Handbooks on grieving tell you some specific things about losing a parent. For example, a parents death shatters the myth we children nurture of their immortality. So true, in spite of everything I knew about death. I cried: Why did my father have to die at 94? Why couldnt he have lived to 96? Its irrational, but such thoughts make sense in light of our commonly held belief that death, while inevitable, lies somewhere vaguely in the future.
More truisms about parental loss: The death of a father or a mother can leave a person feeling adrift as that last remnant of seemingly supernatural protection breaks loose.
Then theres the accompanying loss of identity. Parents are keepers not only of childhood memories but also of the entire context in which we children grow up, which makes us feel even more bereft when they are gone.
And finally, parents may have been friends and confidants, as my father was to me, especially after my mother died 10 years ago. He and I spoke every night. He infused his attention with an unconditional love impossible to find anywhere else.
My mother had had a stroke years earlier, in exactly the same part of the brain as my father did. At the time, she was in her late 70s, and she survived for seven more years. These were difficult years, spent in a wheelchair, requiring my fathers full-time care. Slowly, imperceptibly, she faded, slipping into ever greater passivity, until in the end an aide dropped her and she didnt survive the fall. Sad as we were, wed all had a long time to prepare.
With my father, it was so different. He was full of plans. He was going to travel with his wife to Europe. He was slated to receive an achievement award in his native Vienna for his scholarly contributions. We were going to meet in California for my beloved retreat at a Zen monastery. We were supposed to enjoy the smell of the Pacific Ocean and walk in the Marin headlands where I ended up hiking alone. He was supposed to stay in the room next to mine. His death was a shock.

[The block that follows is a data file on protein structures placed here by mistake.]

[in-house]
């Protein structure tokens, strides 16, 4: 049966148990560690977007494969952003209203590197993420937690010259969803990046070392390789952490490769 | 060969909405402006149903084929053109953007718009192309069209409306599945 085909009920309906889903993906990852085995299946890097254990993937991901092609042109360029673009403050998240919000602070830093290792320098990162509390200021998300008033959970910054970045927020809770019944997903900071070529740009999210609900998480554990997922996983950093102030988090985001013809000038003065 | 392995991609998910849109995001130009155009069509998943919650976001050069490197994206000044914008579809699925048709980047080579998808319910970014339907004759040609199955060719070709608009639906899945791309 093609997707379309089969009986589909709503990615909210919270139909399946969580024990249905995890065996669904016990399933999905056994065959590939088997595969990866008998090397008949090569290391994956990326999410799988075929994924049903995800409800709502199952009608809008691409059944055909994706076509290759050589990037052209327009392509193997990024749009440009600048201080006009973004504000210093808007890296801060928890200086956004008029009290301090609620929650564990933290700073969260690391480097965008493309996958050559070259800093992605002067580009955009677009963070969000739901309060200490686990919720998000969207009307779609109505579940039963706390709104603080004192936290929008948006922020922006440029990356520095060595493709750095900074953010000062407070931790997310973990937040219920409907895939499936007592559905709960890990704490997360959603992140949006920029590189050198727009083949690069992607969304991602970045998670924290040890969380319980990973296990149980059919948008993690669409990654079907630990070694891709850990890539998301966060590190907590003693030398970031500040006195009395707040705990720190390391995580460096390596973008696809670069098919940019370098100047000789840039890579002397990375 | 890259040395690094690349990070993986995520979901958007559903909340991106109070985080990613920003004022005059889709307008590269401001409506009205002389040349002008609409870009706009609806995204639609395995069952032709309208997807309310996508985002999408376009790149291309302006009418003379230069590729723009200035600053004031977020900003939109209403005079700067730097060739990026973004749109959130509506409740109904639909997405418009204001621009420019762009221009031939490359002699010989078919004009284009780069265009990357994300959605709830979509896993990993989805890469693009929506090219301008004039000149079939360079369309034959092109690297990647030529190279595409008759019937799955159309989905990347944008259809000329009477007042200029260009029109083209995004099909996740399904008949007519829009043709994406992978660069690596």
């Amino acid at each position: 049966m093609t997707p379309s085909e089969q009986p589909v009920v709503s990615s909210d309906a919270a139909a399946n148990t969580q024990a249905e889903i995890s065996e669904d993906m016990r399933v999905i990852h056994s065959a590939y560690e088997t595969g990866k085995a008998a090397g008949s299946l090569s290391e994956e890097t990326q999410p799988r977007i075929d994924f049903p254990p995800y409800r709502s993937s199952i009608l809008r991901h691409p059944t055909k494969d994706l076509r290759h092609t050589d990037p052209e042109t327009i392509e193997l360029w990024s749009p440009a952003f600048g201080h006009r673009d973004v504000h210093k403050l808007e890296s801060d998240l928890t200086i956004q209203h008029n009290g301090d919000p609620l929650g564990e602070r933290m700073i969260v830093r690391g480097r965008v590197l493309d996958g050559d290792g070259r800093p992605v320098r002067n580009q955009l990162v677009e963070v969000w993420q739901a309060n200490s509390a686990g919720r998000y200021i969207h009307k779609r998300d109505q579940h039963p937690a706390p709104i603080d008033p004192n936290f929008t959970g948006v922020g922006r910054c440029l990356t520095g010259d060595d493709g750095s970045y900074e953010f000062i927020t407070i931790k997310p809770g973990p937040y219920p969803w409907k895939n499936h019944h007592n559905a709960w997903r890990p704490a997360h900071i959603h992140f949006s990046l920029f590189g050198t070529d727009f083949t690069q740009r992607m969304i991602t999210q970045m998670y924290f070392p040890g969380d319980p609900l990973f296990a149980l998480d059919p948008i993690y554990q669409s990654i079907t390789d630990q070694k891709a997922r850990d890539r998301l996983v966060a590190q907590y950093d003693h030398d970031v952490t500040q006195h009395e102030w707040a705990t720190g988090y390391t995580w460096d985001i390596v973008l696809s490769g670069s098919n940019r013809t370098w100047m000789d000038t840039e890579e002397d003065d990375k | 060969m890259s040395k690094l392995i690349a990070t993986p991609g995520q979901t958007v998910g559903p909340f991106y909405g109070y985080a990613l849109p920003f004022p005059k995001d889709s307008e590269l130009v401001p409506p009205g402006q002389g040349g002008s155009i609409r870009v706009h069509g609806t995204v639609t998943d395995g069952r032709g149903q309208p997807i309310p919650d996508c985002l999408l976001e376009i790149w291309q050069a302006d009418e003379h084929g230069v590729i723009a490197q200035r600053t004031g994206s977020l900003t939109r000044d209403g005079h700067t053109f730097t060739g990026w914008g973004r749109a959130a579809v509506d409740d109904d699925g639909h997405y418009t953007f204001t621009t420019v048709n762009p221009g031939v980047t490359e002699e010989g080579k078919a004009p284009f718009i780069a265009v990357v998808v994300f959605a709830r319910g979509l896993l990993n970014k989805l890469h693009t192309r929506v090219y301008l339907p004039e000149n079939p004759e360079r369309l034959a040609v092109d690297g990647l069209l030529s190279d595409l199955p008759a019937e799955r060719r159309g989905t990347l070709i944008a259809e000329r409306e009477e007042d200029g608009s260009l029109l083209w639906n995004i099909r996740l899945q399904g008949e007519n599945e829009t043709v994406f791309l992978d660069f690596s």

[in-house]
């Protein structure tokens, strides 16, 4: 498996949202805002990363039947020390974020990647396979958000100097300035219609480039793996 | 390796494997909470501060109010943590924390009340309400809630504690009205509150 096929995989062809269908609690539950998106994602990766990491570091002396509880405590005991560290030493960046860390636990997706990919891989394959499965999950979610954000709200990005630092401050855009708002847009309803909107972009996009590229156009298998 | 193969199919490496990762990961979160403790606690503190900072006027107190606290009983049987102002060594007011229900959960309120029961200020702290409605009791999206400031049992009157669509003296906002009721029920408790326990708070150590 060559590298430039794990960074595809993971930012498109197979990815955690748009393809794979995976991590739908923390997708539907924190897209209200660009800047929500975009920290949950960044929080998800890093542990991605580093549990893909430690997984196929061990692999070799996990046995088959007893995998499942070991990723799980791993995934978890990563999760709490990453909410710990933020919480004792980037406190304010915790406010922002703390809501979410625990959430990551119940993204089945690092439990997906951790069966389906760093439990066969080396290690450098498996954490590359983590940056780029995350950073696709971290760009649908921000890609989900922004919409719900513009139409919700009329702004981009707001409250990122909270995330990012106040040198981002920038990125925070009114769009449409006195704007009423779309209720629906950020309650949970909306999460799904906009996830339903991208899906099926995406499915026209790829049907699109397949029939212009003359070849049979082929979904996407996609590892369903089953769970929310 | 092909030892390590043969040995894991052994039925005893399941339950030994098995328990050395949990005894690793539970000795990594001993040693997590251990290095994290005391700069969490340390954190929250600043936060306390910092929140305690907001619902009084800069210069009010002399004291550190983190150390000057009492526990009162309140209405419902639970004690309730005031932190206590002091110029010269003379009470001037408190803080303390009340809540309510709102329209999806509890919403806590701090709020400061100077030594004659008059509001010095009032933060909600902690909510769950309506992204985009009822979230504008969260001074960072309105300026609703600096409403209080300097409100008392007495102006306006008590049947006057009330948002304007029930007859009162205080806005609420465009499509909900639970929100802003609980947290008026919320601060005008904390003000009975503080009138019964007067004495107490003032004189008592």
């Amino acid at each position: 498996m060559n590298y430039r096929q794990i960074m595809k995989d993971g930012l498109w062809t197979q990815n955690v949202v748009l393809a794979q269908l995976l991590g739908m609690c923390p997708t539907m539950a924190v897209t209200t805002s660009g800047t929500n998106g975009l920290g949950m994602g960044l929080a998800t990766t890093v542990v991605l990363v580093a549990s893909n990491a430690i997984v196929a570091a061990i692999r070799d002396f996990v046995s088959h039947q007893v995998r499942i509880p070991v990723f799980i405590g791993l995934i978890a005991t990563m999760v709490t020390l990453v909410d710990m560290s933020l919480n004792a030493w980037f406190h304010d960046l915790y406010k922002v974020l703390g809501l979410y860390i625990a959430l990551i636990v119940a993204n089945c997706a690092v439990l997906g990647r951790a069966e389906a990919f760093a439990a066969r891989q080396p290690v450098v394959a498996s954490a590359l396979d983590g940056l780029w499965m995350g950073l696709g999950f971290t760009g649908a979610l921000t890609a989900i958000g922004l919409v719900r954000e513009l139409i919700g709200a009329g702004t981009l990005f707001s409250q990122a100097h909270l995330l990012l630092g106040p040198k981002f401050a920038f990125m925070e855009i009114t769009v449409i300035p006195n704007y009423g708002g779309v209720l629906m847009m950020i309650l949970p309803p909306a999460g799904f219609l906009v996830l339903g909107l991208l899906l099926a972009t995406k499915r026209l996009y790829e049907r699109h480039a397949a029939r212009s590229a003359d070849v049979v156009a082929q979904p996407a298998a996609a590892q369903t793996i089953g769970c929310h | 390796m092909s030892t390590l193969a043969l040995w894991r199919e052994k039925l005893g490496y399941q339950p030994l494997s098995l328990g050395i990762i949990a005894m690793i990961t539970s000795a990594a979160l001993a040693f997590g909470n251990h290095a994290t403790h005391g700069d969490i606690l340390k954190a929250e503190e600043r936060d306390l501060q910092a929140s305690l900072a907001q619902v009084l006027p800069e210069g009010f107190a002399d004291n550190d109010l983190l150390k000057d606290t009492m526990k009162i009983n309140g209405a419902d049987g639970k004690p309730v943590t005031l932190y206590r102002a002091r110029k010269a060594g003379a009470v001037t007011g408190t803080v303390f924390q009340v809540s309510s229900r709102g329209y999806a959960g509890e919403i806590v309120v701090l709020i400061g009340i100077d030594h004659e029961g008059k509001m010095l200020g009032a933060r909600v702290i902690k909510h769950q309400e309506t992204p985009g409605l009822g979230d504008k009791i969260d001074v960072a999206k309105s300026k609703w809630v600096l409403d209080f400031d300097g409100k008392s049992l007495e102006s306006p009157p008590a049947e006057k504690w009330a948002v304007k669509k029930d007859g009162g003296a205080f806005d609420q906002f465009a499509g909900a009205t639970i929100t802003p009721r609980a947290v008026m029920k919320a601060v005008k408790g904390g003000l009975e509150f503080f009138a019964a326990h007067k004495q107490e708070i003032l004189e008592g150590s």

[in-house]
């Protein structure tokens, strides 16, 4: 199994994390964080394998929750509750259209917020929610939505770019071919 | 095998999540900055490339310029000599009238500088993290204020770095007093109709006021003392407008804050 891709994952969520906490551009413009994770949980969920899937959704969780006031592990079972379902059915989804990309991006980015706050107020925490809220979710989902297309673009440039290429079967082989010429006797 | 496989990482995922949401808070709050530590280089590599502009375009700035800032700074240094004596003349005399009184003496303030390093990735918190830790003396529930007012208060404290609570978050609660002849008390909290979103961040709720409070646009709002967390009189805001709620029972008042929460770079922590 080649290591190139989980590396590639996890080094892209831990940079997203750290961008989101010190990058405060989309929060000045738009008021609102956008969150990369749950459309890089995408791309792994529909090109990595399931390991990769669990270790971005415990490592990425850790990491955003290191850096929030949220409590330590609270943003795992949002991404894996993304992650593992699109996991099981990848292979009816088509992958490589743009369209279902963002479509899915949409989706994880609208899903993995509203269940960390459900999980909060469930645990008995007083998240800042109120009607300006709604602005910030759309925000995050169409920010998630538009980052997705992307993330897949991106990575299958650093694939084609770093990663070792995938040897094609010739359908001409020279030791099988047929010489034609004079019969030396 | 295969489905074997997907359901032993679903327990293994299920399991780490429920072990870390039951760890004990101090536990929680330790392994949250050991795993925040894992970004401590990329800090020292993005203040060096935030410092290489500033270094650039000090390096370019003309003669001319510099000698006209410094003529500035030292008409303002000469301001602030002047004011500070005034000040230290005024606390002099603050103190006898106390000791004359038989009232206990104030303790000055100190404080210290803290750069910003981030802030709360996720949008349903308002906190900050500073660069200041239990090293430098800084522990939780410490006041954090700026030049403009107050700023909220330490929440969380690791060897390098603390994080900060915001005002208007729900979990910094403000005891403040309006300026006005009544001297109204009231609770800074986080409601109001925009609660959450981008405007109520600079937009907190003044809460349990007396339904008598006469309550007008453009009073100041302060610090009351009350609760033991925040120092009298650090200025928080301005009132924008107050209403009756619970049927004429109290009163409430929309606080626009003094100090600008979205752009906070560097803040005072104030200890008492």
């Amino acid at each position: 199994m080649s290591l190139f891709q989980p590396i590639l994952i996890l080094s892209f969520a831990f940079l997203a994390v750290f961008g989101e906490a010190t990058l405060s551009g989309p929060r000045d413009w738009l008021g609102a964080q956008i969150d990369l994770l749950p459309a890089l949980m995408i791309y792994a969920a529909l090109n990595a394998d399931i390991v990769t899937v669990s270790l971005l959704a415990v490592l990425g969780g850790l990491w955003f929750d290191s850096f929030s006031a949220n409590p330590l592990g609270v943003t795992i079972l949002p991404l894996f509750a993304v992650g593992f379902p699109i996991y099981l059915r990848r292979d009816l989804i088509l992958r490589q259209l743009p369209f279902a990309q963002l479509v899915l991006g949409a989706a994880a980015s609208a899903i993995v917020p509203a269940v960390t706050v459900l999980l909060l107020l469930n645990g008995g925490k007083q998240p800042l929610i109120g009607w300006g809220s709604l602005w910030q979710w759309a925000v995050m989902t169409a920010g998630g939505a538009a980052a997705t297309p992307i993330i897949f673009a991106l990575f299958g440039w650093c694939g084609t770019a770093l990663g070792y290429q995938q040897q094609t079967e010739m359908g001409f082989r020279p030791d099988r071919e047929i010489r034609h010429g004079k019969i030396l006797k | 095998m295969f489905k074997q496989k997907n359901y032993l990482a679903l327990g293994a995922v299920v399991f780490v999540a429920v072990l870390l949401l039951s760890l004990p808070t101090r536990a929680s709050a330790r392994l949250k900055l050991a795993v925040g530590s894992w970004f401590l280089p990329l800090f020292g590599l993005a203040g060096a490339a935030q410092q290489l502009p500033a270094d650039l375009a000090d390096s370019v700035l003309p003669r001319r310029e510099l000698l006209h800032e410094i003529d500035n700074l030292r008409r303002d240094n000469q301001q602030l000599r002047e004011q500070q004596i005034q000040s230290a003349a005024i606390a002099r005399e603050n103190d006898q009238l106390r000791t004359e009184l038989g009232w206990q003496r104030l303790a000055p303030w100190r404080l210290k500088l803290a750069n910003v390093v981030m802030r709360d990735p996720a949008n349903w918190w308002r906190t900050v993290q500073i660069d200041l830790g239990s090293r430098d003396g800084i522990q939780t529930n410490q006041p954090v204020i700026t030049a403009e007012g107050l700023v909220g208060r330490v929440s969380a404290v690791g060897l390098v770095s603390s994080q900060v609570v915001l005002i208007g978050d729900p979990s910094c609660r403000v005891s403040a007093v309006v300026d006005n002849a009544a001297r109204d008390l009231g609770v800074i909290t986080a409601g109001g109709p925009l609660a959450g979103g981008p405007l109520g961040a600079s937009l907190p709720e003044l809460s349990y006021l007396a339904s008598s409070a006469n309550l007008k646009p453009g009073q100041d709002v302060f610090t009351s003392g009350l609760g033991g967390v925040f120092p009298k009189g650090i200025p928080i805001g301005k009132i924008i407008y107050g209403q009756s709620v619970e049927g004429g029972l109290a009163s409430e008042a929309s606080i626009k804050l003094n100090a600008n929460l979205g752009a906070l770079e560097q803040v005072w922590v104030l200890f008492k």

My siblings and I grieved his death according to our personalities.
My sister, practical and forward-moving, makes every effort to put aside the painful memories of the hospital as best she can. I, an introvert and a doctor, have immersed myself in them. My brother, who deals with most difficulties by going on long, arduous runs, went running. Uncomfortable expressing emotions, he has avoided the topic of my fathers death. But he also sent me this poem, exploring the conflicts in his relationship with my dad that remained unresolved:
We had no foundation.
I built ruins upon ruins,
that crumbled into dust and blew away
Where shall I lay my weary head?
My house is made of the stuff of dreams,
flitting like ghosts in the sunlight,
dust devils meandering without destination.
The drums of war deep into the night.
Where is our peace?
Three weeks after my fathers death, I went on my hike and got lost. Eventually I emerged from the brush and found the trailhead. I got into the car, returning it on time to the rental place. My arms were scratched up. My legs were black and blue from some falls Id taken.
A few days later, my body erupted in blisters and sores. First the rash appeared on my arms. Then it traveled to my neck and face. It covered my trunk, groin and finally encircled my ankles. I had developed an allergic skin reaction, maybe to some poison oak that I hadnt noticed. The rash was so bad it could only have been invented in hell.
Weeks later, the pain, redness and itch slowly faded away. The memory of it, a reminder that there is no way but forward as painful as that may be, will remain with me always.
Wellbery is a family physician and medical educator at the Georgetown University School of Medicine.
[Dinner-part diagnosis: The occupational hazard of being a doctor]
[This physician wants her patients to use fewer medications]